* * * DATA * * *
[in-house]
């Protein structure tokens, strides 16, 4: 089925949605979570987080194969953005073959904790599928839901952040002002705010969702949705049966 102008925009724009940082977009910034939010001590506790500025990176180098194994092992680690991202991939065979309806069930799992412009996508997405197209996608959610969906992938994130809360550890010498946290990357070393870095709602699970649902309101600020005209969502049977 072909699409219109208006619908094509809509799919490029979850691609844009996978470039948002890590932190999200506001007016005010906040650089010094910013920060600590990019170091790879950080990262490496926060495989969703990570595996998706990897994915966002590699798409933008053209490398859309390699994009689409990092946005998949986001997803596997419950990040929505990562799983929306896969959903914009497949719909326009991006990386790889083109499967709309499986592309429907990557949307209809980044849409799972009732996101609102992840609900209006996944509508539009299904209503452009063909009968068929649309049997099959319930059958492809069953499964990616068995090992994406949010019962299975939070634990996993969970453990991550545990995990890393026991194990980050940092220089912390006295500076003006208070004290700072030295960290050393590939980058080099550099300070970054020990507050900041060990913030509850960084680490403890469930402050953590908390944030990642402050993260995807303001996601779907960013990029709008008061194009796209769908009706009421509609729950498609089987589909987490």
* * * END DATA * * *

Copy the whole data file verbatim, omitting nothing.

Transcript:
[in-house]
């Protein structure tokens, strides 16, 4: 089925949605979570987080194969953005073959904790599928839901952040002002705010969702949705049966 102008925009724009940082977009910034939010001590506790500025990176180098194994092992680690991202991939065979309806069930799992412009996508997405197209996608959610969906992938994130809360550890010498946290990357070393870095709602699970649902309101600020005209969502049977 072909699409219109208006619908094509809509799919490029979850691609844009996978470039948002890590932190999200506001007016005010906040650089010094910013920060600590990019170091790879950080990262490496926060495989969703990570595996998706990897994915966002590699798409933008053209490398859309390699994009689409990092946005998949986001997803596997419950990040929505990562799983929306896969959903914009497949719909326009991006990386790889083109499967709309499986592309429907990557949307209809980044849409799972009732996101609102992840609900209006996944509508539009299904209503452009063909009968068929649309049997099959319930059958492809069953499964990616068995090992994406949010019962299975939070634990996993969970453990991550545990995990890393026991194990980050940092220089912390006295500076003006208070004290700072030295960290050393590939980058080099550099300070970054020990507050900041060990913030509850960084680490403890469930402050953590908390944030990642402050993260995807303001996601779907960013990029709008008061194009796209769908009706009421509609729950498609089987589909987490």